The momentum transferred to the fluid by a running propeller contains not only the desired axial component but also a rotational component that does not contribute to the propeller thrust. By introducing a set of swirl-recovery vanes (SRVs) downstream of the propeller, part of the rotational flow in the slipstream can be redirected into the streamwise direction, thereby producing extra thrust and enhancing the propulsive efficiency. The current study presents the development, application, and experimental validation of a low-order SRV design tool. The design method combines a short computational time with a detailed vane-shape representation. The procedure is presented together with a test example, consisting of a set of SRVs designed and manufactured for operation with a six-bladed propeller operating at thrust coefficient of CT;P _ 0.32. Results from the computations are subsequently validated by a wind-tunnel experiment with the propeller–SRV model. The SRVs were shown to provide extra thrust at all the considered propeller operating conditions. Because the installation of the SRVs does not lead to an increase in power consumption, it is thus shown that SRVs have the potential to increase the propulsive efficiency during all phases of the flight.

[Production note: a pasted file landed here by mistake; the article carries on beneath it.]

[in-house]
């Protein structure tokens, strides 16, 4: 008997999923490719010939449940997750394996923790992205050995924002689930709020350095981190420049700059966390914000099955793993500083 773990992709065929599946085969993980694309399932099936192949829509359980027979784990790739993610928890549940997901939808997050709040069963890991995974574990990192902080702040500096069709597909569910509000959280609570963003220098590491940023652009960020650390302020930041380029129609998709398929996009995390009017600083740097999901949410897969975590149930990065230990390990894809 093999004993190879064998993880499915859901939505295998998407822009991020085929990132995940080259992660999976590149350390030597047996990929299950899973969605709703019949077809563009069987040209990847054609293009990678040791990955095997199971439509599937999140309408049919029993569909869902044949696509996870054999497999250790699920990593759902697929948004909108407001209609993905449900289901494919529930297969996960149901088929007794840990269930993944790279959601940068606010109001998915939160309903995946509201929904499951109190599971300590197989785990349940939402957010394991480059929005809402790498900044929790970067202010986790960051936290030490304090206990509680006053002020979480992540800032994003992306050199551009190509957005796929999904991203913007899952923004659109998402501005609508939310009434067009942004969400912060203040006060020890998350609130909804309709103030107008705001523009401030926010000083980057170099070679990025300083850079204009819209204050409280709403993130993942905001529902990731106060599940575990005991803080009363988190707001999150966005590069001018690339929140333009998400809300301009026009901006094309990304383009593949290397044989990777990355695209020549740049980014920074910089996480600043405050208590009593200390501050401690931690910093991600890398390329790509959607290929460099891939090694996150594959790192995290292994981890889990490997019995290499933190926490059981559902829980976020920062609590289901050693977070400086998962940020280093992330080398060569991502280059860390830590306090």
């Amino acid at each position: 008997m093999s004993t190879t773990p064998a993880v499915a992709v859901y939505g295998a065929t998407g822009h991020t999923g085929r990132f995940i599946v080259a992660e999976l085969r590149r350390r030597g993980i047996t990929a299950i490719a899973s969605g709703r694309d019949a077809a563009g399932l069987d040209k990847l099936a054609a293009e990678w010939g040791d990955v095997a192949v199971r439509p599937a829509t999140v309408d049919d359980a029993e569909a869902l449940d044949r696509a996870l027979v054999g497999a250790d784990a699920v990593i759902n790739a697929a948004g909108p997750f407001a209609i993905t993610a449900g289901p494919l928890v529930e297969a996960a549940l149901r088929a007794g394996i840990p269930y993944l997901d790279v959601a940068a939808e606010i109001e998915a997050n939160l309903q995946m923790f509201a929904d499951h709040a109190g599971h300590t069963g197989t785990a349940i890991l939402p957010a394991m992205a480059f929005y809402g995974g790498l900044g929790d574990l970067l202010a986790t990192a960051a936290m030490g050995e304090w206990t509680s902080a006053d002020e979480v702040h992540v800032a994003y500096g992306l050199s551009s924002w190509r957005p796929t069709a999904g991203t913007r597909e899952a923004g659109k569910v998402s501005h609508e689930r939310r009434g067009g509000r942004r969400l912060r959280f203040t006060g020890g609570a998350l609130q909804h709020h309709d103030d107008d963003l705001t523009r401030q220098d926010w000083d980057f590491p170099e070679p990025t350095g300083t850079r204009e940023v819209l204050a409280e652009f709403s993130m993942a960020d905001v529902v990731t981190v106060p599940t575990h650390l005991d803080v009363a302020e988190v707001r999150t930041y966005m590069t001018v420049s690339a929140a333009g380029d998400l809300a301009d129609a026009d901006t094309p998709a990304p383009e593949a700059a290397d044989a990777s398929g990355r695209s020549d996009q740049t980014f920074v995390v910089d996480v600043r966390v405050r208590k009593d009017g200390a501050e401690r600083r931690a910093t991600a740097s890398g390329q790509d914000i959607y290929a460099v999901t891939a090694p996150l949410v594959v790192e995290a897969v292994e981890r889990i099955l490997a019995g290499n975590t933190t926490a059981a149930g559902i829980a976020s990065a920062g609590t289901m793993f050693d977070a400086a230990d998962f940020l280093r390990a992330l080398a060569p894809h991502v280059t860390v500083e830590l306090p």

|Journal||AIAA Journal: devoted to aerospace research and development|
|Publication status||Published - 2018|